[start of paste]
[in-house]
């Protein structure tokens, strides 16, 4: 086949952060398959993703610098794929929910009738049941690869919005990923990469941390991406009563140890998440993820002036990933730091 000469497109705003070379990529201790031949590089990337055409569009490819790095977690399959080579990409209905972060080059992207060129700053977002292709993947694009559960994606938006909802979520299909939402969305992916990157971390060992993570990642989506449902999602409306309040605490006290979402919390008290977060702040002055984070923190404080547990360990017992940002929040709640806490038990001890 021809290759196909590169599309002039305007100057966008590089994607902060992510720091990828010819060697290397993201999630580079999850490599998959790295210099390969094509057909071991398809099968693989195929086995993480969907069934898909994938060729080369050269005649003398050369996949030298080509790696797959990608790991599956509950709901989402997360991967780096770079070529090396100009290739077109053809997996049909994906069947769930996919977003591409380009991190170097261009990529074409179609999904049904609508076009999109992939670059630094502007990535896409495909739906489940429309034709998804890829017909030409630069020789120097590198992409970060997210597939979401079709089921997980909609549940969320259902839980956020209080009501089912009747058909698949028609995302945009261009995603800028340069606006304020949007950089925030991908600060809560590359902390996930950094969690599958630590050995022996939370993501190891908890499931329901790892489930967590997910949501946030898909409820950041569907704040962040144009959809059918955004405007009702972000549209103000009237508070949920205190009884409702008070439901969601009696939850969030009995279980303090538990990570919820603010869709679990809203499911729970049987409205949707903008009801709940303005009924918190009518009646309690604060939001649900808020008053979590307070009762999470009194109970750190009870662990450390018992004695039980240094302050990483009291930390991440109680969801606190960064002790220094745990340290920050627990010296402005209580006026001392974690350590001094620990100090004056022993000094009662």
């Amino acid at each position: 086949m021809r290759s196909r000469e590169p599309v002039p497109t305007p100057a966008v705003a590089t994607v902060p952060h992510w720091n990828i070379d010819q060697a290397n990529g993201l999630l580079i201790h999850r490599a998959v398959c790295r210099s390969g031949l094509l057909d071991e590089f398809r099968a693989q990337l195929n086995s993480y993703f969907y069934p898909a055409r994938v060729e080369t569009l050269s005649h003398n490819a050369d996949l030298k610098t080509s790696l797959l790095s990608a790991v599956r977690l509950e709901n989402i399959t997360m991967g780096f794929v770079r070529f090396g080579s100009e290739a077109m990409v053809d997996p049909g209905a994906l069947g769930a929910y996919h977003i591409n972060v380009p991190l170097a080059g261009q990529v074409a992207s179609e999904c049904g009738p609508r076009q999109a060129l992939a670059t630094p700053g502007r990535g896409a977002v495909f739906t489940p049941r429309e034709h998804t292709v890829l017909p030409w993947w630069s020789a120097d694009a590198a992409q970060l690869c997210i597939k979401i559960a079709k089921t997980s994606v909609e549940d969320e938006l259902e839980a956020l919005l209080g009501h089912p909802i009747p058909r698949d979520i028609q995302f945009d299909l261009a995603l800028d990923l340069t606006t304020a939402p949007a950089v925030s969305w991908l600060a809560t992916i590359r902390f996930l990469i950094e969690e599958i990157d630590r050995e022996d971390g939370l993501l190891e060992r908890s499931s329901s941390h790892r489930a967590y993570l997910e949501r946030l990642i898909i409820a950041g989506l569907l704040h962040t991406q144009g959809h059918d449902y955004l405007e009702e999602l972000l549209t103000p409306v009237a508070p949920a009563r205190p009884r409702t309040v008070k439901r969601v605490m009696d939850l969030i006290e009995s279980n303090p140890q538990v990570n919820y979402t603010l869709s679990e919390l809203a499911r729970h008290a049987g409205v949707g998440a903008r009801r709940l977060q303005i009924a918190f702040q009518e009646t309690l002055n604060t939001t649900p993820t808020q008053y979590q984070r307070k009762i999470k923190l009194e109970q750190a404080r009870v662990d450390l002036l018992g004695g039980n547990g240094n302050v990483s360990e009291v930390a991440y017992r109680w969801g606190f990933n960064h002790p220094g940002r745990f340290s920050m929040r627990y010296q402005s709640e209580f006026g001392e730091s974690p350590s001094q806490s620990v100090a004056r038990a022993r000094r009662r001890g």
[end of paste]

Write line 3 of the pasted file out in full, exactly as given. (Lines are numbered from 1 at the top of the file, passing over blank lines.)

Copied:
């Amino acid at each position: 086949m021809r290759s196909r000469e590169p599309v002039p497109t305007p100057a966008v705003a590089t994607v902060p952060h992510w720091n990828i070379d010819q060697a290397n990529g993201l999630l580079i201790h999850r490599a998959v398959c790295r210099s390969g031949l094509l057909d071991e590089f398809r099968a693989q990337l195929n086995s993480y993703f969907y069934p898909a055409r994938v060729e080369t569009l050269s005649h003398n490819a050369d996949l030298k610098t080509s790696l797959l790095s990608a790991v599956r977690l509950e709901n989402i399959t997360m991967g780096f794929v770079r070529f090396g080579s100009e290739a077109m990409v053809d997996p049909g209905a994906l069947g769930a929910y996919h977003i591409n972060v380009p991190l170097a080059g261009q990529v074409a992207s179609e999904c049904g009738p609508r076009q999109a060129l992939a670059t630094p700053g502007r990535g896409a977002v495909f739906t489940p049941r429309e034709h998804t292709v890829l017909p030409w993947w630069s020789a120097d694009a590198a992409q970060l690869c997210i597939k979401i559960a079709k089921t997980s994606v909609e549940d969320e938006l259902e839980a956020l919005l209080g009501h089912p909802i009747p058909r698949d979520i028609q995302f945009d299909l261009a995603l800028d990923l340069t606006t304020a939402p949007a950089v925030s969305w991908l600060a809560t992916i590359r902390f996930l990469i950094e969690e599958i990157d630590r050995e022996d971390g939370l993501l190891e060992r908890s499931s329901s941390h790892r489930a967590y993570l997910e949501r946030l990642i898909i409820a950041g989506l569907l704040h962040t991406q144009g959809h059918d449902y955004l405007e009702e999602l972000l549209t103000p409306v009237a508070p949920a009563r205190p009884r409702t309040v008070k439901r969601v605490m009696d939850l969030i006290e009995s279980n303090p140890q538990v990570n919820y979402t603010l869709s679990e919390l809203a499911r729970h008290a049987g409205v949707g998440a903008r009801r709940l977060q303005i009924a918190f702040q009518e009646t309690l002055n604060t939001t649900p993820t808020q008053y979590q984070r307070k009762i999470k923190l009194e109970q750190a404080r009870v662990d450390l002036l018992g004695g039980n547990g240094n302050v990483s360990e009291v930390a991440y017992r109680w969801g606190f990933n960064h002790p220094g940002r745990f340290s920050m929040r627990y010296q402005s709640e209580f006026g001392e730091s974690p350590s001094q806490s620990v100090a004056r038990a022993r000094r009662r001890g």